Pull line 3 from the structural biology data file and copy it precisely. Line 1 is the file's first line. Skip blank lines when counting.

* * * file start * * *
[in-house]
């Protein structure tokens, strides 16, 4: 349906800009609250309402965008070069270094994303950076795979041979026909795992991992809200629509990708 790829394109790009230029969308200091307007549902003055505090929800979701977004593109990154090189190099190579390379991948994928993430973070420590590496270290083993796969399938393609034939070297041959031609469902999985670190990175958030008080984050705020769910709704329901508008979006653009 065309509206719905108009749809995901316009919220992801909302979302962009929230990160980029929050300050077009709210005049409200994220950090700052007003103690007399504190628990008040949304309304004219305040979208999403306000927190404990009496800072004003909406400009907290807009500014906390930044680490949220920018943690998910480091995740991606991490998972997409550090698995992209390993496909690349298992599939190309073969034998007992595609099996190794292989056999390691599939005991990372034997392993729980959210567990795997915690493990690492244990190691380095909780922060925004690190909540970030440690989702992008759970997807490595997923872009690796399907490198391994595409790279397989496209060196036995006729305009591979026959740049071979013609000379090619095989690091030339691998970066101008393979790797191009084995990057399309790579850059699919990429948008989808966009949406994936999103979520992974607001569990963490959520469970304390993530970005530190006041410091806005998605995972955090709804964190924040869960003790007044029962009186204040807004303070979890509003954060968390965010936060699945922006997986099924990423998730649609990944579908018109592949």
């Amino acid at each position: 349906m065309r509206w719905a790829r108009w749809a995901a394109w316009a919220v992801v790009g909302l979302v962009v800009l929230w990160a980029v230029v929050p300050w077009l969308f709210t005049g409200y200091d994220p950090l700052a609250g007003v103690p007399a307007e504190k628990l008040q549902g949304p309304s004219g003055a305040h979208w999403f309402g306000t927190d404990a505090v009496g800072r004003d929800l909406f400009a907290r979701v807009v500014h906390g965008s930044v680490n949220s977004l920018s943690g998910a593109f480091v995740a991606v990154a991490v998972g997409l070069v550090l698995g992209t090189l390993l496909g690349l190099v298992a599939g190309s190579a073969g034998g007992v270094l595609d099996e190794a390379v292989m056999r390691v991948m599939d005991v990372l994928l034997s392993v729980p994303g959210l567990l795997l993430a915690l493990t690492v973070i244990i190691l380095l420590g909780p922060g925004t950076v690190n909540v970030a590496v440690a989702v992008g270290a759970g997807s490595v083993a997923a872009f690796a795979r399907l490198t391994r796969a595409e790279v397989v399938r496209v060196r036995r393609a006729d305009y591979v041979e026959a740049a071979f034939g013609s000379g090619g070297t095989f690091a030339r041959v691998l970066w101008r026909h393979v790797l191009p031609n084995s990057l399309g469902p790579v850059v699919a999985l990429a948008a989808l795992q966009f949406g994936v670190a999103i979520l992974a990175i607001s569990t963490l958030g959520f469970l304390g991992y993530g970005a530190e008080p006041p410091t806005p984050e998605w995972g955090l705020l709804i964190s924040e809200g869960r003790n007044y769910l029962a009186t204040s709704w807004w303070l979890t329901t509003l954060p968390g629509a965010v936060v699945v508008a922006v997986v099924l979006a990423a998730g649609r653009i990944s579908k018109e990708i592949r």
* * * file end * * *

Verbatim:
């Amino acid at each position: 349906m065309r509206w719905a790829r108009w749809a995901a394109w316009a919220v992801v790009g909302l979302v962009v800009l929230w990160a980029v230029v929050p300050w077009l969308f709210t005049g409200y200091d994220p950090l700052a609250g007003v103690p007399a307007e504190k628990l008040q549902g949304p309304s004219g003055a305040h979208w999403f309402g306000t927190d404990a505090v009496g800072r004003d929800l909406f400009a907290r979701v807009v500014h906390g965008s930044v680490n949220s977004l920018s943690g998910a593109f480091v995740a991606v990154a991490v998972g997409l070069v550090l698995g992209t090189l390993l496909g690349l190099v298992a599939g190309s190579a073969g034998g007992v270094l595609d099996e190794a390379v292989m056999r390691v991948m599939d005991v990372l994928l034997s392993v729980p994303g959210l567990l795997l993430a915690l493990t690492v973070i244990i190691l380095l420590g909780p922060g925004t950076v690190n909540v970030a590496v440690a989702v992008g270290a759970g997807s490595v083993a997923a872009f690796a795979r399907l490198t391994r796969a595409e790279v397989v399938r496209v060196r036995r393609a006729d305009y591979v041979e026959a740049a071979f034939g013609s000379g090619g070297t095989f690091a030339r041959v691998l970066w101008r026909h393979v790797l191009p031609n084995s990057l399309g469902p790579v850059v699919a999985l990429a948008a989808l795992q966009f949406g994936v670190a999103i979520l992974a990175i607001s569990t963490l958030g959520f469970l304390g991992y993530g970005a530190e008080p006041p410091t806005p984050e998605w995972g955090l705020l709804i964190s924040e809200g869960r003790n007044y769910l029962a009186t204040s709704w807004w303070l979890t329901t509003l954060p968390g629509a965010v936060v699945v508008a922006v997986v099924l979006a990423a998730g649609r653009i990944s579908k018109e990708i592949r």